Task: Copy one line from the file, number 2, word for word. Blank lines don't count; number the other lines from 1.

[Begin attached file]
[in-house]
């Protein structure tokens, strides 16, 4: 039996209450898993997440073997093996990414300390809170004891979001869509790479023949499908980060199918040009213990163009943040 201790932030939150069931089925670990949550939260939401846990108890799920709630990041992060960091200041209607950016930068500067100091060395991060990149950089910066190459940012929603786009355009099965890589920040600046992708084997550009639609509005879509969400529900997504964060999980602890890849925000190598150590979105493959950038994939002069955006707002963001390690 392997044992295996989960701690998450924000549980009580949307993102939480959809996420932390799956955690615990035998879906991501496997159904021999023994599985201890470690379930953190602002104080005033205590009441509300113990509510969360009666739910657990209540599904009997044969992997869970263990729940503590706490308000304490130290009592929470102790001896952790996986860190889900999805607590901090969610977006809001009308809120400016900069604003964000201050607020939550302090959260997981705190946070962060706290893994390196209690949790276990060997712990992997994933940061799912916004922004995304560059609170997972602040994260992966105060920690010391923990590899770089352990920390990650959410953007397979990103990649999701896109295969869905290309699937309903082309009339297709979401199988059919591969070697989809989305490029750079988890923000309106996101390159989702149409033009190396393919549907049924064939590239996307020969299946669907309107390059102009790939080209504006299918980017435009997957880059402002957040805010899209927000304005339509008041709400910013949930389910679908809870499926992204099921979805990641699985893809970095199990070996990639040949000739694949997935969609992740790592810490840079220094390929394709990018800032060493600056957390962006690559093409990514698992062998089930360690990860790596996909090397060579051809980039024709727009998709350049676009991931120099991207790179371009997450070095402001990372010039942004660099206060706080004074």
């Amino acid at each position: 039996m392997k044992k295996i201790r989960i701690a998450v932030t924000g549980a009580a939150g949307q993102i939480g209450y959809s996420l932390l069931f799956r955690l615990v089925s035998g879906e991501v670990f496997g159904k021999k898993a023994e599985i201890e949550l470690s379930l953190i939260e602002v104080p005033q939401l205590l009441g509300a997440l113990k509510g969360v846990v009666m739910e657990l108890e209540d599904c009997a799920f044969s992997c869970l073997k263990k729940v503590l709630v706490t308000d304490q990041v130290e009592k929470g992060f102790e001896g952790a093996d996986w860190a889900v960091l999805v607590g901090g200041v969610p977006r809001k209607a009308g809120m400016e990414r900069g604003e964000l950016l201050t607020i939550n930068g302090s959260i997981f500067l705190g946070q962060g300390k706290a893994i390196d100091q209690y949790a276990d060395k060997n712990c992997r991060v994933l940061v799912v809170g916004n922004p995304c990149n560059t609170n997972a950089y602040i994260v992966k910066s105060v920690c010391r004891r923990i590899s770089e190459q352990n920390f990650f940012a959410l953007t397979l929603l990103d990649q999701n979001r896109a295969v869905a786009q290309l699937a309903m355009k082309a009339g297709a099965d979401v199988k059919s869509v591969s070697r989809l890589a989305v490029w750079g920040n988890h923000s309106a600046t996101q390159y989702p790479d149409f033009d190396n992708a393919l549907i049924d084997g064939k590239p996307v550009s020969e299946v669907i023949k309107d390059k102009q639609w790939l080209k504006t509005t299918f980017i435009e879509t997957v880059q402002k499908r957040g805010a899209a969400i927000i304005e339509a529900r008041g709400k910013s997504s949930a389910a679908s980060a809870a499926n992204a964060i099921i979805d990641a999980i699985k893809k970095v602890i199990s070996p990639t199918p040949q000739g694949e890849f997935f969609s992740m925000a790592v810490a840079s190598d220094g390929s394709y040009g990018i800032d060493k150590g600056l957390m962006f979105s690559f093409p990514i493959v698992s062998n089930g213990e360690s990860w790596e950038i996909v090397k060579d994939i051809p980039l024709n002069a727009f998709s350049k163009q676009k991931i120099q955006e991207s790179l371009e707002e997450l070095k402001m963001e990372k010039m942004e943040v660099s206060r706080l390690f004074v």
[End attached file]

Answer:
């Protein structure tokens, strides 16, 4: 039996209450898993997440073997093996990414300390809170004891979001869509790479023949499908980060199918040009213990163009943040 201790932030939150069931089925670990949550939260939401846990108890799920709630990041992060960091200041209607950016930068500067100091060395991060990149950089910066190459940012929603786009355009099965890589920040600046992708084997550009639609509005879509969400529900997504964060999980602890890849925000190598150590979105493959950038994939002069955006707002963001390690 392997044992295996989960701690998450924000549980009580949307993102939480959809996420932390799956955690615990035998879906991501496997159904021999023994599985201890470690379930953190602002104080005033205590009441509300113990509510969360009666739910657990209540599904009997044969992997869970263990729940503590706490308000304490130290009592929470102790001896952790996986860190889900999805607590901090969610977006809001009308809120400016900069604003964000201050607020939550302090959260997981705190946070962060706290893994390196209690949790276990060997712990992997994933940061799912916004922004995304560059609170997972602040994260992966105060920690010391923990590899770089352990920390990650959410953007397979990103990649999701896109295969869905290309699937309903082309009339297709979401199988059919591969070697989809989305490029750079988890923000309106996101390159989702149409033009190396393919549907049924064939590239996307020969299946669907309107390059102009790939080209504006299918980017435009997957880059402002957040805010899209927000304005339509008041709400910013949930389910679908809870499926992204099921979805990641699985893809970095199990070996990639040949000739694949997935969609992740790592810490840079220094390929394709990018800032060493600056957390962006690559093409990514698992062998089930360690990860790596996909090397060579051809980039024709727009998709350049676009991931120099991207790179371009997450070095402001990372010039942004660099206060706080004074």